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proportionality constant, friction force, velocity, magnitude, equation

Friction acts like a force applied in the direction opposite to an object’s velocity. For dry sliding friction, where no lubrication is present, the friction force is almost independent of velocity. Also, the friction force does not depend on the apparent area of contact between an object and the surface upon which it slides. The actual contact area—that is, the area where the microscopic bumps on the object and sliding surface are actually touching each other—is relatively small. As the object moves across the sliding surface, the tiny bumps on the object and sliding surface collide, and force is required to move the bumps past each other. The actual contact area depends on the perpendicular force between the object and sliding surface. Frequently this force is just the weight of the sliding object. If the object is pushed at an angle to the horizontal, however, the downward vertical component of the force will, in effect, add to the weight of the object. The friction force is proportional to the total perpendicular force.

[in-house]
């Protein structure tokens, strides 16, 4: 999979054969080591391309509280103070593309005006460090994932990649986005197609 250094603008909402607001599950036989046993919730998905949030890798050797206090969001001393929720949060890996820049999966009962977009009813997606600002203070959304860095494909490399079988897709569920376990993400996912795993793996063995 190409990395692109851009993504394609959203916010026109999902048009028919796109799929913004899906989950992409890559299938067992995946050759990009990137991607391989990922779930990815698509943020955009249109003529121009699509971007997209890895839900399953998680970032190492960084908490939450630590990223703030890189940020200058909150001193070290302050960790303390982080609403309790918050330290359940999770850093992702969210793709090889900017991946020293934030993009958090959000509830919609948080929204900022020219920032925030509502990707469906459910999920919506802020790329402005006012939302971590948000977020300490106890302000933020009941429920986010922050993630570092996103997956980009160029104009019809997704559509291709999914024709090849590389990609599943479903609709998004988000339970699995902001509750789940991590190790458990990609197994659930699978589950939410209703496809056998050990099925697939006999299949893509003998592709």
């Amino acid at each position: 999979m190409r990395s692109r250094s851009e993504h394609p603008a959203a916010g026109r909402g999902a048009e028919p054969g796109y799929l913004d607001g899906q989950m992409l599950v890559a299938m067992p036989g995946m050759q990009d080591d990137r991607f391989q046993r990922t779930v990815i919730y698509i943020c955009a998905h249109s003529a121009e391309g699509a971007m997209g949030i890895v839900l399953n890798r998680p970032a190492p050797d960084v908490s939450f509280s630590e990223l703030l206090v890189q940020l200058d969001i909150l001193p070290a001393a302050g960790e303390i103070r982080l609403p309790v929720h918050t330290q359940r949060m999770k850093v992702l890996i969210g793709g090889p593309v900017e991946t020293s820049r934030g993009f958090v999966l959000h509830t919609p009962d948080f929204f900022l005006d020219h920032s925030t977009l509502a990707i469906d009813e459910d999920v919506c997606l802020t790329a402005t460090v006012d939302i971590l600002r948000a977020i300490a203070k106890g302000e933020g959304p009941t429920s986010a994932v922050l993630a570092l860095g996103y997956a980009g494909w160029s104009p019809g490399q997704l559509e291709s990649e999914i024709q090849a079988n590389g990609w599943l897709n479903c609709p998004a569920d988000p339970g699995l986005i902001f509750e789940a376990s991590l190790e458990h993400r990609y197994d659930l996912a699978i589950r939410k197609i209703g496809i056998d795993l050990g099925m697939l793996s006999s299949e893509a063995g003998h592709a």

The left side of the equation is simply the net effective force. (Acceleration will be constant in the direction of the effective force). When an object moves through a liquid, however, the magnitude of the friction depends on the velocity. For most human-size objects moving in water or air (at subsonic speeds).

The proportionality constant, k, is characteristic of the two materials that are sliding past each other, and depends on the area of contact between the two surfaces and the degree of streamlining of the moving object.



Article key phrases:

proportionality constant, friction force, velocity, magnitude, equation, Acceleration, friction, characteristic, lubrication, angle, effect, direction, liquid, surfaces, water, weight, air, materials

 
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